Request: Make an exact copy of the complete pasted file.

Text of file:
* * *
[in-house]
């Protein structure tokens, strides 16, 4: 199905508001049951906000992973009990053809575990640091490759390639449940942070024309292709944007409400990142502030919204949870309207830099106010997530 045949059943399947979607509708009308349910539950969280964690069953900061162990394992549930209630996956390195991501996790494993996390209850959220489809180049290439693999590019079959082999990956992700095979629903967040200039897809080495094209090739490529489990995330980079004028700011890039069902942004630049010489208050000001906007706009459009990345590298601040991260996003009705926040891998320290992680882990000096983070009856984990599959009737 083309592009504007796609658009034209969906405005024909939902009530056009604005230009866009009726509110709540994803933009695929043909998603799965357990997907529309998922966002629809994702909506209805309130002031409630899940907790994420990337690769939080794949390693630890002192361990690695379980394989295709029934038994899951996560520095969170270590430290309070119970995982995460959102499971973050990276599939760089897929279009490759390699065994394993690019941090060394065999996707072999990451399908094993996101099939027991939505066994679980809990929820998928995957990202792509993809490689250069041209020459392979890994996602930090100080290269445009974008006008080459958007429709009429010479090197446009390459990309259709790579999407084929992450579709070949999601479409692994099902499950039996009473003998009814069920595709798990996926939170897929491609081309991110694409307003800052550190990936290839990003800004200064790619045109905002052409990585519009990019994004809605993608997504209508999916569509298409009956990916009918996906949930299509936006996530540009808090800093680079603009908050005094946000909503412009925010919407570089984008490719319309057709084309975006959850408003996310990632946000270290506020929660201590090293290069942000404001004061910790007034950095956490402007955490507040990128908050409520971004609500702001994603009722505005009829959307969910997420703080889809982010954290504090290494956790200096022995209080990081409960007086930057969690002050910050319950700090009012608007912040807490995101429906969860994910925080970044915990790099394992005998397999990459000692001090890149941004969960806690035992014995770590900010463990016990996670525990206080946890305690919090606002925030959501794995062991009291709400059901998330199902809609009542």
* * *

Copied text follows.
[in-house]
């Protein structure tokens, strides 16, 4: 199905508001049951906000992973009990053809575990640091490759390639449940942070024309292709944007409400990142502030919204949870309207830099106010997530 045949059943399947979607509708009308349910539950969280964690069953900061162990394992549930209630996956390195991501996790494993996390209850959220489809180049290439693999590019079959082999990956992700095979629903967040200039897809080495094209090739490529489990995330980079004028700011890039069902942004630049010489208050000001906007706009459009990345590298601040991260996003009705926040891998320290992680882990000096983070009856984990599959009737 083309592009504007796609658009034209969906405005024909939902009530056009604005230009866009009726509110709540994803933009695929043909998603799965357990997907529309998922966002629809994702909506209805309130002031409630899940907790994420990337690769939080794949390693630890002192361990690695379980394989295709029934038994899951996560520095969170270590430290309070119970995982995460959102499971973050990276599939760089897929279009490759390699065994394993690019941090060394065999996707072999990451399908094993996101099939027991939505066994679980809990929820998928995957990202792509993809490689250069041209020459392979890994996602930090100080290269445009974008006008080459958007429709009429010479090197446009390459990309259709790579999407084929992450579709070949999601479409692994099902499950039996009473003998009814069920595709798990996926939170897929491609081309991110694409307003800052550190990936290839990003800004200064790619045109905002052409990585519009990019994004809605993608997504209508999916569509298409009956990916009918996906949930299509936006996530540009808090800093680079603009908050005094946000909503412009925010919407570089984008490719319309057709084309975006959850408003996310990632946000270290506020929660201590090293290069942000404001004061910790007034950095956490402007955490507040990128908050409520971004609500702001994603009722505005009829959307969910997420703080889809982010954290504090290494956790200096022995209080990081409960007086930057969690002050910050319950700090009012608007912040807490995101429906969860994910925080970044915990790099394992005998397999990459000692001090890149941004969960806690035992014995770590900010463990016990996670525990206080946890305690919090606002925030959501794995062991009291709400059901998330199902809609009542």